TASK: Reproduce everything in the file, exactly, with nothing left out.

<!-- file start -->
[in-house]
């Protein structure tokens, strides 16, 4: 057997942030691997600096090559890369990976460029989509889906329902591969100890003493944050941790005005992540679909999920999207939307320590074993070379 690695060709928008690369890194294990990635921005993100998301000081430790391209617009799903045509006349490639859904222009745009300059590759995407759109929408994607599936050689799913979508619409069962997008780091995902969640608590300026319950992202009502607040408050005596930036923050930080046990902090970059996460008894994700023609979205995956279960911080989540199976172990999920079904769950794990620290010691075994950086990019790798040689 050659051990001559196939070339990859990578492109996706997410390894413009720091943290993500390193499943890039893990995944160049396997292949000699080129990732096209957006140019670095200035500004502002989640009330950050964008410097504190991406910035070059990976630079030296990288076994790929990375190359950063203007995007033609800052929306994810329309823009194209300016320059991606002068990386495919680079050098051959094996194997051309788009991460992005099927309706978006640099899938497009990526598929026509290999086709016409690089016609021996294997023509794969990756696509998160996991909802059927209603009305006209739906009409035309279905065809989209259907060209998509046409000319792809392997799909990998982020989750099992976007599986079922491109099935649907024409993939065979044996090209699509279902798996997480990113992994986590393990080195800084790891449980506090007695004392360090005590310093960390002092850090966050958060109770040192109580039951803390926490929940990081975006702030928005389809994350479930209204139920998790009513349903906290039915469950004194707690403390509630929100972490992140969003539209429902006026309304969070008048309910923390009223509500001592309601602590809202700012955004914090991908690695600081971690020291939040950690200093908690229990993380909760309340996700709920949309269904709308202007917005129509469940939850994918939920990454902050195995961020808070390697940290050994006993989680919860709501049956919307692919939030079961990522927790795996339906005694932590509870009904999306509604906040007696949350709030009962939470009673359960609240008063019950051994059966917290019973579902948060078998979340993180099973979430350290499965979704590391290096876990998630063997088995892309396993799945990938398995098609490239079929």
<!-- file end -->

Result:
[in-house]
């Protein structure tokens, strides 16, 4: 057997942030691997600096090559890369990976460029989509889906329902591969100890003493944050941790005005992540679909999920999207939307320590074993070379 690695060709928008690369890194294990990635921005993100998301000081430790391209617009799903045509006349490639859904222009745009300059590759995407759109929408994607599936050689799913979508619409069962997008780091995902969640608590300026319950992202009502607040408050005596930036923050930080046990902090970059996460008894994700023609979205995956279960911080989540199976172990999920079904769950794990620290010691075994950086990019790798040689 050659051990001559196939070339990859990578492109996706997410390894413009720091943290993500390193499943890039893990995944160049396997292949000699080129990732096209957006140019670095200035500004502002989640009330950050964008410097504190991406910035070059990976630079030296990288076994790929990375190359950063203007995007033609800052929306994810329309823009194209300016320059991606002068990386495919680079050098051959094996194997051309788009991460992005099927309706978006640099899938497009990526598929026509290999086709016409690089016609021996294997023509794969990756696509998160996991909802059927209603009305006209739906009409035309279905065809989209259907060209998509046409000319792809392997799909990998982020989750099992976007599986079922491109099935649907024409993939065979044996090209699509279902798996997480990113992994986590393990080195800084790891449980506090007695004392360090005590310093960390002092850090966050958060109770040192109580039951803390926490929940990081975006702030928005389809994350479930209204139920998790009513349903906290039915469950004194707690403390509630929100972490992140969003539209429902006026309304969070008048309910923390009223509500001592309601602590809202700012955004914090991908690695600081971690020291939040950690200093908690229990993380909760309340996700709920949309269904709308202007917005129509469940939850994918939920990454902050195995961020808070390697940290050994006993989680919860709501049956919307692919939030079961990522927790795996339906005694932590509870009904999306509604906040007696949350709030009962939470009673359960609240008063019950051994059966917290019973579902948060078998979340993180099973979430350290499965979704590391290096876990998630063997088995892309396993799945990938398995098609490239079929």